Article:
Open source softphones can be deployed on as many devices as required throughout the enterprise -- without additional licence fees.
The steady rise in people using IP telephony to communicate -- for personal and business reasons -- has led to the development of a number of different VoIP “softphones” that can be used on a PC or notebook.
Softphones offer the flexibility of making a call without the need for a dedicated device. If you’re a Skype user you’re probably used to the benefits of free and cheap international calls while you’re on Facebook.
In this edition of "5 Open Source things to Watch" we take a look at VoIP softphones. Unlike their proprietary counterparts, open source softphones can be deployed on as many devices as required throughout the enterprise -- without additional licence fees.
QuteCom began life as OpenWengo developed by French VoIP provider Wengo as a free softphone for its telephony service.
QuteCom is cross-platform (Windows, Linux, Mac OS X) and integrates voice and video calls and instant messaging. The number of protocols supported is on the same level as other multi-protocol IM clients. The application is developed with the Qt cross-platform toolkit.
2. SIP Communicator
SIP Communicator is a cross-platform VoIP and instant messaging client developed in Java.
Like other multi-protocol IM clients, SIP Communicator supports the popular protocols like Jabber, AIM, ICQ, MSN and Yahoo! Messenger.
As the name indicates, voice communication is done with SIP and file transfers between clients is now supported for the XMPP, MSN, Yahoo! Messenger, ICQ and AIM protocols.
SIP Communicator recently received development funding from the NLnet foundation.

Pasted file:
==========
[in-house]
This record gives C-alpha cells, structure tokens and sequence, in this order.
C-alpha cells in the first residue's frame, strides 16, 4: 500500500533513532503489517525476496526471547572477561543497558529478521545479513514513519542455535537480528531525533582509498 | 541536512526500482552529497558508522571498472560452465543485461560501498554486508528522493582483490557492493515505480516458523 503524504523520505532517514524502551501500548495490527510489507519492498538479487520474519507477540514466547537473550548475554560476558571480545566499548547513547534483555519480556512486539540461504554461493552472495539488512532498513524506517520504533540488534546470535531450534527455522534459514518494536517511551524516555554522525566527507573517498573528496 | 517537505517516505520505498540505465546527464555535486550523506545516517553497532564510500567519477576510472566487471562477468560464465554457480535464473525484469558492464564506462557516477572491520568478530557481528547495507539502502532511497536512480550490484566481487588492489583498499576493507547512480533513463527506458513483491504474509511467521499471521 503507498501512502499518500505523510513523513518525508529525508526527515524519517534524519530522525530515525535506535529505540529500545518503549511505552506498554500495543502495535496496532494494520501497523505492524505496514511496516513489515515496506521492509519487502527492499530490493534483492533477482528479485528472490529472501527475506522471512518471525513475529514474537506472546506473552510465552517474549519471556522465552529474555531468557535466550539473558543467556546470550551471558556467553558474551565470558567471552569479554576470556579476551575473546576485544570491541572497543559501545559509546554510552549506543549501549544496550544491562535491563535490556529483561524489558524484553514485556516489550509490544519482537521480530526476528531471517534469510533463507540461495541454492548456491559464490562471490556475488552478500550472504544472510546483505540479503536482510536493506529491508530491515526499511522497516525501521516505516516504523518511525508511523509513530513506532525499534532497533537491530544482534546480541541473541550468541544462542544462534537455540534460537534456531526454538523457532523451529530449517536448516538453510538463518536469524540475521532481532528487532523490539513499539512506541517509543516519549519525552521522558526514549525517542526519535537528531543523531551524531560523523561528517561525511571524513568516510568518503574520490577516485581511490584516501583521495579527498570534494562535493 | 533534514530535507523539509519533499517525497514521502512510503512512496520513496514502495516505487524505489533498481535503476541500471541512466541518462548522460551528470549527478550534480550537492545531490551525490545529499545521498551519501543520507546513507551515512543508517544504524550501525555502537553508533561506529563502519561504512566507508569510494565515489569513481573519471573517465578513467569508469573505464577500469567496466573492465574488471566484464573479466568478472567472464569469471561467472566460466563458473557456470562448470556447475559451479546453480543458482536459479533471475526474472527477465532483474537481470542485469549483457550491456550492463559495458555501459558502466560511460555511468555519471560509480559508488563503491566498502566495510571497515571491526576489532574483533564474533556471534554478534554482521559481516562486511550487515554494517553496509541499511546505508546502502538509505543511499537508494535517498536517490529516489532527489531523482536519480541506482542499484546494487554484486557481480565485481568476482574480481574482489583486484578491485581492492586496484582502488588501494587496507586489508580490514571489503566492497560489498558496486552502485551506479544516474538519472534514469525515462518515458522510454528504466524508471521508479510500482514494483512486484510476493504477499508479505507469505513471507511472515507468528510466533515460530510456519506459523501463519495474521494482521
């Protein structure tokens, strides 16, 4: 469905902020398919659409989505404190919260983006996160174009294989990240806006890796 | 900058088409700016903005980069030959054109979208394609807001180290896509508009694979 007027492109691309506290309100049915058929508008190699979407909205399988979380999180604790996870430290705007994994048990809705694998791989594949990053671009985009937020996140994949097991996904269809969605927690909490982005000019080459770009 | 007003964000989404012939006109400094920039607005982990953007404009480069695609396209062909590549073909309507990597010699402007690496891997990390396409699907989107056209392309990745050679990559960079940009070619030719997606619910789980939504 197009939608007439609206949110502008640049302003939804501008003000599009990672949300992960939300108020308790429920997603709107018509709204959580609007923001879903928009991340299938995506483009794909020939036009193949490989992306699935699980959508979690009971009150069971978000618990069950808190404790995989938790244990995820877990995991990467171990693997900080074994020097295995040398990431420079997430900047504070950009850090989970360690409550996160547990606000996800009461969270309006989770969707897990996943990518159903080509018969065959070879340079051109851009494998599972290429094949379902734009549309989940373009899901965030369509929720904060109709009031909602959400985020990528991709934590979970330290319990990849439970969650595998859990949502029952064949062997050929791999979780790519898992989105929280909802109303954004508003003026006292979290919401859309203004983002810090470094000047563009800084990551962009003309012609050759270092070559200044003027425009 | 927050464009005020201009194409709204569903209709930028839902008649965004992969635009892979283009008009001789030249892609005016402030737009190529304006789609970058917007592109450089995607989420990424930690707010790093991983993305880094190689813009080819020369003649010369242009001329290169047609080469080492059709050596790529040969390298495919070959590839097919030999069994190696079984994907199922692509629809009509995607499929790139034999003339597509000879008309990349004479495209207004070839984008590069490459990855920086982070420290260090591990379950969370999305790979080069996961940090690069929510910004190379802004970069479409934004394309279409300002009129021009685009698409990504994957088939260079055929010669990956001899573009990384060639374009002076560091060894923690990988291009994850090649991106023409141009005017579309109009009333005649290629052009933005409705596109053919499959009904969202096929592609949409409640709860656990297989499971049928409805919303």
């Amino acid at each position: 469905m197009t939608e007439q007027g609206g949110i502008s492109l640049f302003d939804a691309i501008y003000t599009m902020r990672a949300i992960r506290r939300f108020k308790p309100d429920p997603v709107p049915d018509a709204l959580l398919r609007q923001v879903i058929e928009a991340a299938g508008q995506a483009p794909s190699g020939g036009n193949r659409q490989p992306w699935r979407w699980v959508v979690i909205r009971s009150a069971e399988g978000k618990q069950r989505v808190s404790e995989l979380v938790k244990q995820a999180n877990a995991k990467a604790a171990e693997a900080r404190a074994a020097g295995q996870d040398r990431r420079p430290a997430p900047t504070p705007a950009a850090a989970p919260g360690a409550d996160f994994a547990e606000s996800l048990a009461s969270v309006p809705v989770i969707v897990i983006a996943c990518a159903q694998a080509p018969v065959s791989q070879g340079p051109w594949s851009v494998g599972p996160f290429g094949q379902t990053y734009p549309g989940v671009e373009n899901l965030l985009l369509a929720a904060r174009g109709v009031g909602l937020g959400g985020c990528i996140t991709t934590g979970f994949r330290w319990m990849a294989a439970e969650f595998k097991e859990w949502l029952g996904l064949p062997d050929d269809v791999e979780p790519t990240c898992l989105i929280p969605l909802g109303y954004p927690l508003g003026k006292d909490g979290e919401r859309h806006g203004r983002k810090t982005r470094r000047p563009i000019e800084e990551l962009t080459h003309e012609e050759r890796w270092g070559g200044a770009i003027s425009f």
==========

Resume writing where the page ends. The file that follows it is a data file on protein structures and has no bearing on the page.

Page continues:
SFLphone is a SIP and IAX2 (Asterisk) compatible softphone for Linux developed by Canadian Linux consulting company Savoir-Faire Linux.
The SFLphone project's goal is to create a “robust enterprise-class desktop phone” and is designed to cater for home users as well as the “hundred-calls-a-day receptionist”.
Its main features include support of unlimited number of calls, multi-accounts, call transfer and hold. Call recording is another useful feature.
SFLphone has clients for GNOME (integrated options), KDE and Python and it now supports the PulseAudio sound server, so users can experience additional functionality like sound mixing and per-application volume control.
The softphone is designed to connect to the Asterisk open source PABX.
Empathy is a unified communications client that supports text, voice, and video chat and file transfers over a variety of protocols. Empathy uses Telepathy for protocol support and is the default chat client for the GNOME desktop. Fedora Linux has also adopted Empathy as its default UC client.
Being multi-protocol Empathy supports popular messaging services like XMPP (Jabber/Google Talk), MSN, IRC, Salut, AIM, Facebook, Yahoo!, Groupwise and ICQ. Voice and video call support is also multi-protocol and can us SIP, XMPP, Google Talk and MSN.
Empathy’s other features include sharing and viewing of location information, group chat, and support for collaborative applications (“tubes”).
Ekiga (formerly known as GnomeMeeting) is an open source VoIP and video conferencing application for the GNOME desktop, but it can be used with KDE as well. Ekiga uses both H.323 and SIP for voice and has a number of enterprise features like integration with Novell Evolution and LDAP support. Administrators can block some settings if required.
To improve the user experience, Ekiga supports jitter buffering, echo cancellation and wideband codecs. Simultaneous account registration is supported as is multiple network interfaces Ekiga.net also offers free SIP accounts for VoIP.